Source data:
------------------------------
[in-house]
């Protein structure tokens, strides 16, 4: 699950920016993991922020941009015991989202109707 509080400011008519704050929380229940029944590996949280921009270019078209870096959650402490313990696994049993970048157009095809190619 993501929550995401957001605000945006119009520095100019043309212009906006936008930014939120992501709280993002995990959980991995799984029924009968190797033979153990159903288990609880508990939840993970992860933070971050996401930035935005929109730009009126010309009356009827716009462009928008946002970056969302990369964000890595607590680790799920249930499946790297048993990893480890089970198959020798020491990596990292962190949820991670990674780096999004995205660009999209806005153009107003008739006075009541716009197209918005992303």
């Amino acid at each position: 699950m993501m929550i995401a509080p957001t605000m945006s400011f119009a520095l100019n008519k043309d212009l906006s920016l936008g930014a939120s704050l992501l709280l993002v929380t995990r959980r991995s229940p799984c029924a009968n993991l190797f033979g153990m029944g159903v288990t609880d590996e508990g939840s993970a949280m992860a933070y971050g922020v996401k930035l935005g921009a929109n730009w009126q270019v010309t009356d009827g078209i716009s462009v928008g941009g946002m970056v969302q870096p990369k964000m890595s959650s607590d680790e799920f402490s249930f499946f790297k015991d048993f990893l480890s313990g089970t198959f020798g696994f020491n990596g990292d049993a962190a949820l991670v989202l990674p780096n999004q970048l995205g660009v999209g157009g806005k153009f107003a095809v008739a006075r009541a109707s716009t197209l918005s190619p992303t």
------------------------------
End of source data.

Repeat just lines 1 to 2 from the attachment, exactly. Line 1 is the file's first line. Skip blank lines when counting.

[in-house]
């Protein structure tokens, strides 16, 4: 699950920016993991922020941009015991989202109707 509080400011008519704050929380229940029944590996949280921009270019078209870096959650402490313990696994049993970048157009095809190619 993501929550995401957001605000945006119009520095100019043309212009906006936008930014939120992501709280993002995990959980991995799984029924009968190797033979153990159903288990609880508990939840993970992860933070971050996401930035935005929109730009009126010309009356009827716009462009928008946002970056969302990369964000890595607590680790799920249930499946790297048993990893480890089970198959020798020491990596990292962190949820991670990674780096999004995205660009999209806005153009107003008739006075009541716009197209918005992303």